Mini-Review: The Killer in Me, Margot Harrison (2016)

Wednesday, January 4th, 2017


three out of five stars

Seventeen-year-old Nina Barrows knows all about the Thief. She’s intimately familiar with his hunting methods: how he stalks and kills at random, how he disposes of his victims’ bodies in an abandoned mine in the deepest, most desolate part of a desert.

Now, for the first time, Nina has the chance to do something about the serial killer that no one else knows exists. With the help of her former best friend, Warren, she tracks the Thief two thousand miles, to his home turf—the deserts of New Mexico.

But the man she meets there seems nothing like the brutal sociopath with whom she’s had a disturbing connection her whole life. To anyone else, Dylan Shadwell is exactly what he appears to be: a young veteran committed to his girlfriend and her young daughter. As Nina spends more time with him, she begins to doubt the truth she once held as certain: Dylan Shadwell is the Thief. She even starts to wonder . . . what if there is no Thief?

(Synopsis via Goodreads.)

DNF at 64%.

Honestly, I just found this book underwhelming. Perhaps my boredom was mainly due to the curse of misplaced expectations: I pictured an antihero in the vein of Alex Craft, but what we get is an indecisive, somewhat timid, and blandly average teenage girl. You know, except for the serial killer whose mind she shares when dreaming.

Making matters worse is the introduction of Nina’s childhood friend/teenage drug dealer, Warren. The story is told from their alternating perspectives, even though Warren really doesn’t add much to the narrative. He has even less of a personality than Nina, and there’s absolutely zero chemistry between the two (though I assume they hook up by the end of the book).

He’s also the one who tries to rationalize Nina’s visions, leading to scene after tedious scene of self-doubt. This also gives rise to some weird plot stuff; for example, even though there’s never been any question in Nina’s mind that her connection to Dylan only goes one way, she sets up a series of tests to see if she can trick him into acknowledging her existence. Like, why though? They…don’t prove anything?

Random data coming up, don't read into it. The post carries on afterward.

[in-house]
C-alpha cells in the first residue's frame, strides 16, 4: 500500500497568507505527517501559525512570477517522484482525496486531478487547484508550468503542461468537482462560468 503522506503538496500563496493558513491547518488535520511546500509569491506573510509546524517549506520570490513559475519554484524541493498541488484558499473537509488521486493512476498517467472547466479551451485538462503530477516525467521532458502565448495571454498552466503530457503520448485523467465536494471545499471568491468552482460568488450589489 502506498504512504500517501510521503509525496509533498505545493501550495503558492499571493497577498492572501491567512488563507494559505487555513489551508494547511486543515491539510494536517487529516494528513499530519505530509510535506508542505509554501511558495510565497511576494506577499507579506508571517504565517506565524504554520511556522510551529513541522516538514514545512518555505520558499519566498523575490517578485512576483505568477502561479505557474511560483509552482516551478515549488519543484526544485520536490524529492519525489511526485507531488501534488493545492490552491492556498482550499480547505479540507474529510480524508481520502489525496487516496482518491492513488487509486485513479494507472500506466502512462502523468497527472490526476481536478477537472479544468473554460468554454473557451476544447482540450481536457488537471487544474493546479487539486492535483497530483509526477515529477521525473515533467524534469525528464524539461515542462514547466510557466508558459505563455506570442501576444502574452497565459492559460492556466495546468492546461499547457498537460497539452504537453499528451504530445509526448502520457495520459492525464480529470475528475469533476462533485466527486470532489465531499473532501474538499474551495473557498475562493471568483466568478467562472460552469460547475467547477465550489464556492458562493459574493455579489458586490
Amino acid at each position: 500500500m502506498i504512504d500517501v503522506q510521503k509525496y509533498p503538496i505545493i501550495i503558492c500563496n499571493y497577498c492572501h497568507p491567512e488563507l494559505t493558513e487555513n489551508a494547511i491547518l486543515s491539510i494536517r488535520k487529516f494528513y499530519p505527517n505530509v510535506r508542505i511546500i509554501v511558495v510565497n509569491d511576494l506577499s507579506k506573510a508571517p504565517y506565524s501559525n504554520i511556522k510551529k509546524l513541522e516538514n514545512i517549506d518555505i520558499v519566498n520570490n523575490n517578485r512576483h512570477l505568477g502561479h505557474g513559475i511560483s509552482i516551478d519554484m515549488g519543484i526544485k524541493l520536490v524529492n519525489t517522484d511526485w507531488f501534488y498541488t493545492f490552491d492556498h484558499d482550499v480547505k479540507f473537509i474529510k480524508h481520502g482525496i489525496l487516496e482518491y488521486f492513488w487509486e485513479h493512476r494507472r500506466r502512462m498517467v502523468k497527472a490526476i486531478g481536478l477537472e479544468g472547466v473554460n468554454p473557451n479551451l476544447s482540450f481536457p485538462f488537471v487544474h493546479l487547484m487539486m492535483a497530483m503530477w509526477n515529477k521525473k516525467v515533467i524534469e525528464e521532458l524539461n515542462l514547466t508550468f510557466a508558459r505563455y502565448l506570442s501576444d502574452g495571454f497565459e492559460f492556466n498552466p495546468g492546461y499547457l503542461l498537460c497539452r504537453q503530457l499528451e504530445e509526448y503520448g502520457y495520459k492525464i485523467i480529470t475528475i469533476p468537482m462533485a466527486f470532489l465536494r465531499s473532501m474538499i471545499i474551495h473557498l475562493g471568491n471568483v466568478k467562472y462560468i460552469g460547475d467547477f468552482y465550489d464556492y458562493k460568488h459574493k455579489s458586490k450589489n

Anyway, the book isn’t terrible; I just couldn’t bring myself to care enough about anyone to finish it. I think if you shaved 100 pages off you’d have a much more tense and compelling psychological thriller.

(This review is also available on Amazon, Library Thing, and Goodreads. Please click through and vote it helpful if you’re so inclined!)

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Mini-Review: A Tale of Two Mommies, Vanita Oelschlager & Mike Blanc (2013)

Wednesday, July 22nd, 2015

Family is as Family Does

four out of five stars

(Full disclosure: I received a free electronic copy of this book from review through NetGalley.)

If you have a momma and a mommy, who fixes things when they break?

Oh, Mommy has all the tools. There’s nothing she can’t fix or make.

The young and super-adorable protagonist of this picture book lives in a non-traditional family, a same-sex household with two moms. As they play on the beach, his friends ask which of his moms – momma or mommy – help him with various tasks. Just as in a family with one mom and one dad, we come to see that each parent has different strengths and talents: Mommy makes a mean rice and beans, while momma is aces at climbing trees. (But kiddo empties his own pockets, mkay!) Of course, both moms are there when he needs to talk; there’s no shortage of tender loving care in this family.

When I reviewed A Tale of Two Daddies back in April, I hadn’t realized that Oelschlager and Blanc had already written a sequel. Happily, A Tale of Two Mommies shows much greater racial diversity than the original: the MC is a little boy of color, and one of his friends looks to be of Asian descent. (The third member of the trio is a cute little red-headed girl.) The two mommies are presumably white, making this a nice selection for families of interracial adoption, as well as those headed by same-sex couples. It also helps to bust up gender roles, as the moms perform both “masculine” and “feminine” tasks.

Of course, this isn’t to suggest that A Tale of Two Mommies is just for adopted kids or LGBTQ families: children from all backgrounds can benefit from its simple yet compassionate message. Non-traditional families are just like yours, at least in the ways that count most.

As a vegan, I could have done without the panel on fishing, but otherwise I recommend A Tale of Two Mommies wholeheartedly.

(This review is also available on Amazon, Library Thing, and Goodreads. Please click through and vote it helpful if you’re so inclined!)

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